Teach self-examination and reflection through writing as well as meditation. Self-examination is only as good as your ability to be present with whatever is occurring in each moment, whether it be with others or your own thoughts or feelings. Ask students to pick up a pen and write down exactly what they hear, now, in their mind, without editing. Write even your wonder about what you’re writing. [I recommend the book Writing Your Mind Alive by Linda Trichter Metcalf and Tobin Simon, which describes a practice of revelation and understanding called proprioceptive writing.]
Cultivate joy in the classroom, joy in thinking, creating, and in being together as an intellectual community. This reduces pressure, fear, and increases engagement and thinking. Use meaningful projects to teach and assess instead of joyless exams. You can turn intellectual exercises into improvisation games. For example, show the class a photograph of a few people interacting in public. Ask students to study the photo and then write, “who-what-why:” who the people are, what they’re doing, and why they’re doing what they’re doing. Tell them to simply listen to their first thoughts and let their imaginations work. Or give students a word that easily evokes an archetype, such as ‘no’ or ‘wonder,’ and ask them to say the word to themselves a few times. Then describe an imagined person who this word personifies. Or have students create three people, from three contrasting words, like ‘yes-no-maybe.’ Put these three in a situation and imagine what will happen.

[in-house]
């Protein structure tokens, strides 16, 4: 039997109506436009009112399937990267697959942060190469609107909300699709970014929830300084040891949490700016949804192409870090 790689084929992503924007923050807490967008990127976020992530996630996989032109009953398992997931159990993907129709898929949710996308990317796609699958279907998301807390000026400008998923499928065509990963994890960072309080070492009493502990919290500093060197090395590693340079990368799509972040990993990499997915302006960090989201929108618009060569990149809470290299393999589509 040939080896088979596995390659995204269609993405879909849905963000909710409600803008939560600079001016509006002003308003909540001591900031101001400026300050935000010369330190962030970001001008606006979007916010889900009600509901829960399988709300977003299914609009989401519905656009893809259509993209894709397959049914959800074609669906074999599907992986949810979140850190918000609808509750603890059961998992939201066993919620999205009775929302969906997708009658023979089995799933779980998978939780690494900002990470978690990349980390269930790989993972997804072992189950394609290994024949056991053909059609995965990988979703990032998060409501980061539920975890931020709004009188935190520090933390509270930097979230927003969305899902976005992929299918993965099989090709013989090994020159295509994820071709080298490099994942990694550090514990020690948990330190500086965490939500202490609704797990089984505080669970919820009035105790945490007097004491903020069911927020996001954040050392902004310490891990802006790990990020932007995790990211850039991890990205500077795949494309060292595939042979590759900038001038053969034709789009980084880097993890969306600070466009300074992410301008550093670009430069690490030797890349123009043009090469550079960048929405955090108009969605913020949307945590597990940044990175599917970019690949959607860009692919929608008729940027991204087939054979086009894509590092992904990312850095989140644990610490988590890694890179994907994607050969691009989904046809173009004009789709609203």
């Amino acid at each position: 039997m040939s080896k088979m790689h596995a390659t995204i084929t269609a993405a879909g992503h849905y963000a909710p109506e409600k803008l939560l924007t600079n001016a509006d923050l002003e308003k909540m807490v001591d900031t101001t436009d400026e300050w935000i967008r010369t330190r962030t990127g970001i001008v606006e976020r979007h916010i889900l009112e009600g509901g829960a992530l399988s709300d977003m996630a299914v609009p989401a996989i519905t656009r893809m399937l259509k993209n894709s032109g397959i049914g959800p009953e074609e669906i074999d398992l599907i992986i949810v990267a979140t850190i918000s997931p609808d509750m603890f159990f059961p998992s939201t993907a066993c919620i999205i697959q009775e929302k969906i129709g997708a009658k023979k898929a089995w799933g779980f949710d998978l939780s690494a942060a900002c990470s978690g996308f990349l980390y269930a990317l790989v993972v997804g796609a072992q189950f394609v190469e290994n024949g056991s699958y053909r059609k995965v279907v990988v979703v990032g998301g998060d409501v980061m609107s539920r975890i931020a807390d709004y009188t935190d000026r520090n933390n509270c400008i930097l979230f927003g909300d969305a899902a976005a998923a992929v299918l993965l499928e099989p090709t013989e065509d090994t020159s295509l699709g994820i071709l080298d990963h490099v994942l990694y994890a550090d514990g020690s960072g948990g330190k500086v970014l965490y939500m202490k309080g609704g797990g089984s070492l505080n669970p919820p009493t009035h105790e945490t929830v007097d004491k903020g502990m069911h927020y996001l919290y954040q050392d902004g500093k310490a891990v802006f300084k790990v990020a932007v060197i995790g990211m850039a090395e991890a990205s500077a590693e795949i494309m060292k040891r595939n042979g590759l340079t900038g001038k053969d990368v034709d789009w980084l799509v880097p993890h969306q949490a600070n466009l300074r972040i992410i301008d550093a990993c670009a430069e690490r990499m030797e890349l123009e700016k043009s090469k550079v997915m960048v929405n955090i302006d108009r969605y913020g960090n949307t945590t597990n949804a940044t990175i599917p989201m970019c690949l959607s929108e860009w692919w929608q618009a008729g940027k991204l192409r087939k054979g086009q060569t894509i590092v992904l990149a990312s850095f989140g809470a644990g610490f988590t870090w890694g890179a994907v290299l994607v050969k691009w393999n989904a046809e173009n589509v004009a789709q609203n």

Such exercises can also introduce empathy training. When students learn to understand, care about, and act for the well-being of others they feel cared for themselves. There are many meditation practices to develop empathy and compassion.
Of course, the whole environment of a school can aid or hinder a student’s ability to actively engage with her learning. Democratic schools are an especially supportive environment for questioning and critical thinking because student voices are valued outside as well as inside the classroom.
To question, first listen. To listen, first care. To care—hopefully needs no further reason.
*Photo of Sacred Way in Delphi, Greece.